The Firesigns weren’t for everyone, but they sure worked for me. I was a devout acolyte of their intelligent, absurd comedy years before I ever heard of Monty Python’s Flying Circus.
“Waiting for the Electrician Or Someone Like Him,” “How Can You Be In Two Places At Once When You’re Not Anywhere At All,” “Don’t Crush That Dwarf, Hand Me the Pliers,” “I Think We’re All Bozos On This Bus,” “The Tale of the Giant Rat of Sumatra,” “Everything You Know Is Wrong” — I have all of them and more, in vinyl and/or CD.
Some of my oldest friends originally coalesced around an impromptu recital of “The Further Adventures of Nick Danger, Third Eye” in a Greeley living room one night in the early 1970s. A bunch of us saw the Firesigns perform in Denver some years later, and as quickly as they delivered a line the audience fired it back at them. I don’t know whether that would be gratifying or exasperating.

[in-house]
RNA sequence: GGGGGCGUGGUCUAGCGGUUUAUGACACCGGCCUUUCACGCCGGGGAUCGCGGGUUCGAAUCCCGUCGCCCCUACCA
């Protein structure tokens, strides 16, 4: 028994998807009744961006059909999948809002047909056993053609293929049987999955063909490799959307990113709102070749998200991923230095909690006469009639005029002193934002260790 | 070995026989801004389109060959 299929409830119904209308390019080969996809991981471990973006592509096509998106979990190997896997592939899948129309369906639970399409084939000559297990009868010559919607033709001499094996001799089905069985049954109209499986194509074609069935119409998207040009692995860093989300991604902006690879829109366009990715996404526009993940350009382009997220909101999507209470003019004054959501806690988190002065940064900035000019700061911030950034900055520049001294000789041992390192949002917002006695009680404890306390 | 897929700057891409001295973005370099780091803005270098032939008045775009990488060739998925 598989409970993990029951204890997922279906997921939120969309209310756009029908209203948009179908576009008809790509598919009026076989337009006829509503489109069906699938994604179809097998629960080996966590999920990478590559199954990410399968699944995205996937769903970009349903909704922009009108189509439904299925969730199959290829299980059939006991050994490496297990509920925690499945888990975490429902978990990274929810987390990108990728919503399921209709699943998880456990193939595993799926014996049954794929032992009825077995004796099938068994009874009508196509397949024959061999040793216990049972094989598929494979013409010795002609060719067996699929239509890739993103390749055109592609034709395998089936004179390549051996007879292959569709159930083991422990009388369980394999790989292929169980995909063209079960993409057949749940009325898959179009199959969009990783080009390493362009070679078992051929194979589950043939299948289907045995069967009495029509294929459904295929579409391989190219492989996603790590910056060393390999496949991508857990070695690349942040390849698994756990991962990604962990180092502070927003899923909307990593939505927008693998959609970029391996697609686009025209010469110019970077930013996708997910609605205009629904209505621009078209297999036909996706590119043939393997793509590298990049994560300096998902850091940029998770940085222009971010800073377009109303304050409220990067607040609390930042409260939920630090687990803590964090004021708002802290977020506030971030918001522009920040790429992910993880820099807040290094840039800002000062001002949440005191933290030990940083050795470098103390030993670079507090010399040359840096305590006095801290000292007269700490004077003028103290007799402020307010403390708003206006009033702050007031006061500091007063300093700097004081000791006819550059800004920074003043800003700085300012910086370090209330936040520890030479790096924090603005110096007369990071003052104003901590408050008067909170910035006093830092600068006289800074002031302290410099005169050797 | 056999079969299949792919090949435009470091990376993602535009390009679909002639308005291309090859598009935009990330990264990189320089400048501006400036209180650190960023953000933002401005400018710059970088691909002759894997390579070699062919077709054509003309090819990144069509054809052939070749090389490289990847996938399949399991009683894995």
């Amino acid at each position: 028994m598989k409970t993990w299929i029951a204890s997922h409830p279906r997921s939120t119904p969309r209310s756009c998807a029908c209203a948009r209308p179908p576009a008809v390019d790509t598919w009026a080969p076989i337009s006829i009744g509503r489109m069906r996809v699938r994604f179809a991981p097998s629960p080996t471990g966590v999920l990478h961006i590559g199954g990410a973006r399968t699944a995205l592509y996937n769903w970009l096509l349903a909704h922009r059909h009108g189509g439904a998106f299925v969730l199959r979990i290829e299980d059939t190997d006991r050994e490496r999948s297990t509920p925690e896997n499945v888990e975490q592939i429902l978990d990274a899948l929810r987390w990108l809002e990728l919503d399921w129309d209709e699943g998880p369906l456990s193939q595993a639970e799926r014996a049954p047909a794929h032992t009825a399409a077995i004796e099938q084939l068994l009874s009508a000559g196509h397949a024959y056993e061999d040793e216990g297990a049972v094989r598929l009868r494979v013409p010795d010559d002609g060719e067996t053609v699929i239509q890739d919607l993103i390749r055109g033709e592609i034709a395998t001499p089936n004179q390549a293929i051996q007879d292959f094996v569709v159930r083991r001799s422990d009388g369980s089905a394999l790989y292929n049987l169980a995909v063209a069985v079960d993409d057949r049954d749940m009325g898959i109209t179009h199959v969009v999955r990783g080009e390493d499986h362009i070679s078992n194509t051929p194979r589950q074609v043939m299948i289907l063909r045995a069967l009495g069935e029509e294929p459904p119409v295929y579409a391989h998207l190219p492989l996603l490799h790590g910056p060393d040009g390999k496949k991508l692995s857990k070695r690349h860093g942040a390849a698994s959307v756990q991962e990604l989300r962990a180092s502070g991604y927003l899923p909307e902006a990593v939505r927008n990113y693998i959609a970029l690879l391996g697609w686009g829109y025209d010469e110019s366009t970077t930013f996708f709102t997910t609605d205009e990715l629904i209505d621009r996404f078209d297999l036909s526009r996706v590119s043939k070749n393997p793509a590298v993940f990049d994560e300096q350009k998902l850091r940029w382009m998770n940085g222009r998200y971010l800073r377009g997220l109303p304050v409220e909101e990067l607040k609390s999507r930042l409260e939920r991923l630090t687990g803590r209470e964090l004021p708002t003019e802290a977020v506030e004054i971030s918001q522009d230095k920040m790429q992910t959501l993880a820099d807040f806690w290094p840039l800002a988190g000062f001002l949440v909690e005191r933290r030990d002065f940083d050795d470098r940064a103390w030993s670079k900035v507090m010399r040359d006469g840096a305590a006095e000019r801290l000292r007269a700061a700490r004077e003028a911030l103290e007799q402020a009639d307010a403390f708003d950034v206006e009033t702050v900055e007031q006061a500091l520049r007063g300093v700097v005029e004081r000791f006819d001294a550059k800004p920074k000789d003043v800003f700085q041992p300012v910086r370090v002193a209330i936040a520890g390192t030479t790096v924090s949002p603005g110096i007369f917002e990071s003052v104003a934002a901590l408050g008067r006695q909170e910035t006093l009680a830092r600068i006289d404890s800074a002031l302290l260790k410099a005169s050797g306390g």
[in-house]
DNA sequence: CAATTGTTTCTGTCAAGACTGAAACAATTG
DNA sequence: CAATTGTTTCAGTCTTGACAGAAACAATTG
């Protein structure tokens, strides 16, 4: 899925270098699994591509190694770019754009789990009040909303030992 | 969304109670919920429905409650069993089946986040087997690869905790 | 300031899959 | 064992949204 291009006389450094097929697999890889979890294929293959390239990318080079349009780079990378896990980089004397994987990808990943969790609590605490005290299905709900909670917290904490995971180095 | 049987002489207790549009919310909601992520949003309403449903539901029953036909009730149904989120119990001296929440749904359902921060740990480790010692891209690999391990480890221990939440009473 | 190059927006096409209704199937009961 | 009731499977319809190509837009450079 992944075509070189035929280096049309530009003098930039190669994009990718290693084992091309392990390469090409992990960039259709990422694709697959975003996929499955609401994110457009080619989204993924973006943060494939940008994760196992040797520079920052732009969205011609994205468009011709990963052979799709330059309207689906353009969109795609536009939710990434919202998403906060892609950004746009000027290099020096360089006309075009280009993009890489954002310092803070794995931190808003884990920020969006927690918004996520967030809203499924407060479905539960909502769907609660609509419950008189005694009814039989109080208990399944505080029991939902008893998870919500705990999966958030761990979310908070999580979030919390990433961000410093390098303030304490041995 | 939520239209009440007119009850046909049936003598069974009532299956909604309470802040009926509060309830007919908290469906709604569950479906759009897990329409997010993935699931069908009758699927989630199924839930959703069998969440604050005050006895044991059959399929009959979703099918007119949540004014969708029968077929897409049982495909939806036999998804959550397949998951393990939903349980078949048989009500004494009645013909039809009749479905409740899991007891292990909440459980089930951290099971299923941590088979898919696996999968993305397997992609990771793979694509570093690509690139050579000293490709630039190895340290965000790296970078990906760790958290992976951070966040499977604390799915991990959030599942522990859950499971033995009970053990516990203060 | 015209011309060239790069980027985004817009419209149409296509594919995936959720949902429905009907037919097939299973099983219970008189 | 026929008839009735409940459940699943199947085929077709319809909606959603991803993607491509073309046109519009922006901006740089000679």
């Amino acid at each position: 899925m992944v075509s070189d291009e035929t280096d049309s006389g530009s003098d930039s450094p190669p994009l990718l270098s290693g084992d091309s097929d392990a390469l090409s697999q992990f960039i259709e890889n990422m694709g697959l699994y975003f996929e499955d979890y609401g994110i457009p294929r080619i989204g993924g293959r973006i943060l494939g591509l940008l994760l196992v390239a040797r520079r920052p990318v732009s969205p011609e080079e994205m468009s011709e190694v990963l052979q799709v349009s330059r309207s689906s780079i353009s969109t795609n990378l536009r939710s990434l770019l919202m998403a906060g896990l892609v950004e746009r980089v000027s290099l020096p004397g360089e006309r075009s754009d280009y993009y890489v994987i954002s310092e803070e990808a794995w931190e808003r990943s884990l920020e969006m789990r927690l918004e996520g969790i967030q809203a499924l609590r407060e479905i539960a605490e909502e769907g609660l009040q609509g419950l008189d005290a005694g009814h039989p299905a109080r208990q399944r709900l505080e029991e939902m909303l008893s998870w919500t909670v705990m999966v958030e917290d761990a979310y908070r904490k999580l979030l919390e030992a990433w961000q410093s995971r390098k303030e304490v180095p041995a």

The Firesigns — Bergman, Philip Proctor, Philip Austin and David Ossman — had their roots in Bergman’s Radio Free Oz, a nightly radio show on Pacifica’s KPFK. It seems safe to say that without Bergman, there would have been no Firesign Theatre — no Bozos, no Nick Danger, no Porgie Tirebiter, and a damn’ sight less laughter in the world, a commodity that is always in short supply.